“Maharaj, it is very late.  What can I offer you at this hour?”   Maharaj asked for tea.  Mrs. Girme told him that milk was spoilt.  She would therefore make rice and pithle (a simple Maharashtrian preparation of gram flour cooked with spices to a semi-solid consistency).  Maharaj pointed out that there were goats in the premises so why not milk the goats and make tea?  He also instructed to prepare khichadi instead of rice-pithale.  (Maharaj used to be fond of tea as well as khichadi, a preparation of rice cooked with pulses and spices, sometimes with onion added).  It was quite late by the time these items were prepared and were partaken of by the company.

Pradhan experiences the Supreme

After a while Maharaj asked some ash from the Samadhi of Swami Samarth of Akkalkot to be put into Pradhan's mouth.  A sanyasi from among the group did so and immediately Pradhan's body became stiff like wood.  The atmosphere was highly charged.  Asher felt frightened and asked Maharaj,

“Maharaj, what have you done? What if the poor fellow dies?”  Maharaj merely laughed.  Pradhan remained in that state for nearly seven hours while everybody sat waiting.  Pradhan describes his experience of that time as follows:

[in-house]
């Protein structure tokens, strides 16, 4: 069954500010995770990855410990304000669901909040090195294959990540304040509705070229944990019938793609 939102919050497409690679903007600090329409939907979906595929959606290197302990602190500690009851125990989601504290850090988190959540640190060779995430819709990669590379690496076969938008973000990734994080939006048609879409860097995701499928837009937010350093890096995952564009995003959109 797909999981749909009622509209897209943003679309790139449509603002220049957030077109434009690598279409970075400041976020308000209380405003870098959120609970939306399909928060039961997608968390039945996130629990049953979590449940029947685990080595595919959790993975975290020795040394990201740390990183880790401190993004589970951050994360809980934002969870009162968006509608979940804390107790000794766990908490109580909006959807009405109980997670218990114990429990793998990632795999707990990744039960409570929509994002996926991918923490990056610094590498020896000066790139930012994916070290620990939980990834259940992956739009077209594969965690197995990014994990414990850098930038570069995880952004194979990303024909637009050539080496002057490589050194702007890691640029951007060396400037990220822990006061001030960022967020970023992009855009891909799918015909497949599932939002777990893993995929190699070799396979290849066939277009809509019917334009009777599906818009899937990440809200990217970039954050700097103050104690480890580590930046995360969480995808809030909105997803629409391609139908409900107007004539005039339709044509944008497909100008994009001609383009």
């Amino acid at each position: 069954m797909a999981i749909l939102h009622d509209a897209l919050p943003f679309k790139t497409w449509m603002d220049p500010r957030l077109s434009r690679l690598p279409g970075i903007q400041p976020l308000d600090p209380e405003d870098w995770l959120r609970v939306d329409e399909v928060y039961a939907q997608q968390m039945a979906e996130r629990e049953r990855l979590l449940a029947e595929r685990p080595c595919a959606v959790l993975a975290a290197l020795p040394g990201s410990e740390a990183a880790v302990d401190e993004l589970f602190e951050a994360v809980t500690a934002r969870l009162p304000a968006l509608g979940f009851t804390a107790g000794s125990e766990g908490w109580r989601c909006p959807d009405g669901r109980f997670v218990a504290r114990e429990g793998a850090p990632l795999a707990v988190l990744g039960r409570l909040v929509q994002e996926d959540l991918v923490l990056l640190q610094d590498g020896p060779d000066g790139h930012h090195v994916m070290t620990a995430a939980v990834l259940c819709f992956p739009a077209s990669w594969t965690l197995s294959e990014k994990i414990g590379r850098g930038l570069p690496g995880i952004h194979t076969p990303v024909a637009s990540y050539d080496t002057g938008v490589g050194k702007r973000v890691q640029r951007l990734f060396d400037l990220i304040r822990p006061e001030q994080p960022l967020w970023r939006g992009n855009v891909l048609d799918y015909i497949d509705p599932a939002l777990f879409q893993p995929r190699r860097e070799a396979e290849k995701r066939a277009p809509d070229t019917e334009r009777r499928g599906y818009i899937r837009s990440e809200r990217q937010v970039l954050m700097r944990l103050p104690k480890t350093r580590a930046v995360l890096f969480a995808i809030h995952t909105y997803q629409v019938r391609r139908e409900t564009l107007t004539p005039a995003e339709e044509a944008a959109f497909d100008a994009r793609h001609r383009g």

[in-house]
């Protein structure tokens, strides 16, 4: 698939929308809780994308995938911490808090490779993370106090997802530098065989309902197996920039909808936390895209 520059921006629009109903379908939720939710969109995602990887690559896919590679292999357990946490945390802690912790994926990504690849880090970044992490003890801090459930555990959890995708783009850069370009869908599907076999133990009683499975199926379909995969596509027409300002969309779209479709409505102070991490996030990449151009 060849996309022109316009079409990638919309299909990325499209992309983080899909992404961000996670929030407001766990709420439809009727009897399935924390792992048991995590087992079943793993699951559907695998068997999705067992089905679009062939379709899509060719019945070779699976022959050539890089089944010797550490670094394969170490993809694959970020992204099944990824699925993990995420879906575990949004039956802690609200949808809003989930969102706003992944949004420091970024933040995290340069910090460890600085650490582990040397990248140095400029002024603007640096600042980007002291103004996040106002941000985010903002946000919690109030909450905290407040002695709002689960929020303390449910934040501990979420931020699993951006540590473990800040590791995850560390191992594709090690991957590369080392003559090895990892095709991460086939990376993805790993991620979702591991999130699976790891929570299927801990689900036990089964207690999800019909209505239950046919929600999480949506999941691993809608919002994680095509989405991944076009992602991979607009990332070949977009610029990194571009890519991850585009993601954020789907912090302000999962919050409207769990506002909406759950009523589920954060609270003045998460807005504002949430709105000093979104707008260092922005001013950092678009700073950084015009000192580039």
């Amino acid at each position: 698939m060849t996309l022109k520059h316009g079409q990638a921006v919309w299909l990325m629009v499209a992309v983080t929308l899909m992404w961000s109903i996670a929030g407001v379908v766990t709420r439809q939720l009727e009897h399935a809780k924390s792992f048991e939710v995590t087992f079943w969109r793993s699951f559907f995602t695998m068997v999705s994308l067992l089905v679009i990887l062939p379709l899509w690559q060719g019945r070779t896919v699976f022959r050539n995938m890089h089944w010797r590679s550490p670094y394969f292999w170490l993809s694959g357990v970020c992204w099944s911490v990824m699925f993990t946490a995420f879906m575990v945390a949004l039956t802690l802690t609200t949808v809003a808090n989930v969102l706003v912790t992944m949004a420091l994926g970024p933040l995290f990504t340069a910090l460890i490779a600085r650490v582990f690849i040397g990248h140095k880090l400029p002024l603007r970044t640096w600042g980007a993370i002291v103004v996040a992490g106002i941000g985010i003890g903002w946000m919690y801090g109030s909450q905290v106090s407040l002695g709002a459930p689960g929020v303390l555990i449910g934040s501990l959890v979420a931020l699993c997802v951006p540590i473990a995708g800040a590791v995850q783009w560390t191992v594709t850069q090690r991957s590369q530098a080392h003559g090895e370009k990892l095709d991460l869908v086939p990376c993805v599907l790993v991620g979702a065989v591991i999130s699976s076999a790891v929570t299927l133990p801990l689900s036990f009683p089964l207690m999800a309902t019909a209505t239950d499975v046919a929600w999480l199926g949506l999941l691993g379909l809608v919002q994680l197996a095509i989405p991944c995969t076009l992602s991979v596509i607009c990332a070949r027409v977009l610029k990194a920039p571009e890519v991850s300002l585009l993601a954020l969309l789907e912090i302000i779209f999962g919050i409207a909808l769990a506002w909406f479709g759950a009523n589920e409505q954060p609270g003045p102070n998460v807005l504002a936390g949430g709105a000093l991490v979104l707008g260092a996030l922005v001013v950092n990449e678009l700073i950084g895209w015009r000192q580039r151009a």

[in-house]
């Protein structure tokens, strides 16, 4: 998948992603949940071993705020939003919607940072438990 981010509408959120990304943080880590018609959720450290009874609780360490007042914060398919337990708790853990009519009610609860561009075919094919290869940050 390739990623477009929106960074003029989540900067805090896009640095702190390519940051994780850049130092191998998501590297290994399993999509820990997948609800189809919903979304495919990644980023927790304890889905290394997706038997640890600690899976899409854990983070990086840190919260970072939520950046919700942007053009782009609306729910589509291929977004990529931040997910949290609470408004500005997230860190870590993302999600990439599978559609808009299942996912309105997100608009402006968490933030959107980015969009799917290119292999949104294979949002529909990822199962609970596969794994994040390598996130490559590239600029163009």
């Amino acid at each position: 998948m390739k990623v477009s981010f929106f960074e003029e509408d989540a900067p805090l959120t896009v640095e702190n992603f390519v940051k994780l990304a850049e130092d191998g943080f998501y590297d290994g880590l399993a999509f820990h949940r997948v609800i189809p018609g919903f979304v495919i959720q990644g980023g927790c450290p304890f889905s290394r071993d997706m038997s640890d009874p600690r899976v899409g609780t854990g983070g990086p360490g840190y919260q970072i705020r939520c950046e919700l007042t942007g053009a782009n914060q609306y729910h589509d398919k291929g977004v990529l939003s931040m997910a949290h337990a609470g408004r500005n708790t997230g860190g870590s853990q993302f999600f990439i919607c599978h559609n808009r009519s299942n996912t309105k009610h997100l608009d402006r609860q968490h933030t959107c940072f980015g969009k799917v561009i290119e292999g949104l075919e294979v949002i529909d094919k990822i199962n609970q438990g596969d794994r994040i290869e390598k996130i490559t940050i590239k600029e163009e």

“I suddenly went into samadhi (trance) state and felt I came out of my body.  I started moving in the star-studded blue sky.  I experienced different types of beautiful tunes and fragrances in that state.  When I came out of that state it was eight in the morning.  Sun was shining outside.  That means I was in that state for nearly seven hours.  Shankar Maharaj was before me, looking at me with a smile.  I kept my head on his feet and said, ` ‘I didn't have any idea of your powers.  From today onwards you are my Guru.’ ”

Later Maharaj told Pradhan, “You are really the disciple of Akkalkot Swami.  That old man is insistently getting this done through me.”

Thus, a totally atheist Pradhan was completely transformed by Maharaj in no time.  Pradhan used to do daily worship and the routines like meditation and Japa (rosary) assigned by his Guru.  He also used to do ritual readings of holy works like Gurucharitra and Dnyaneshwari.  He had done readings of Gurucharitra in a single sitting of eight to ten hours not once but more than hundred times.  Yogavashishta was one of the books he used to read regularly.  Pradhan was a pursuer of knowledge.  He used to debate with Maharaj, something Asher or others dared not do.

When Maharaj was in mood, there was no limit to what he would give.  Once he asked Pradhan to ask him for anything he wished: Power, wealth, or anything else.   Pradhan asked for Knowledge and with some outward protest Maharaj blessed Pradhan with Knowledge.  (This knowledge is not the material knowledge but the spiritual one).

Saved by Guru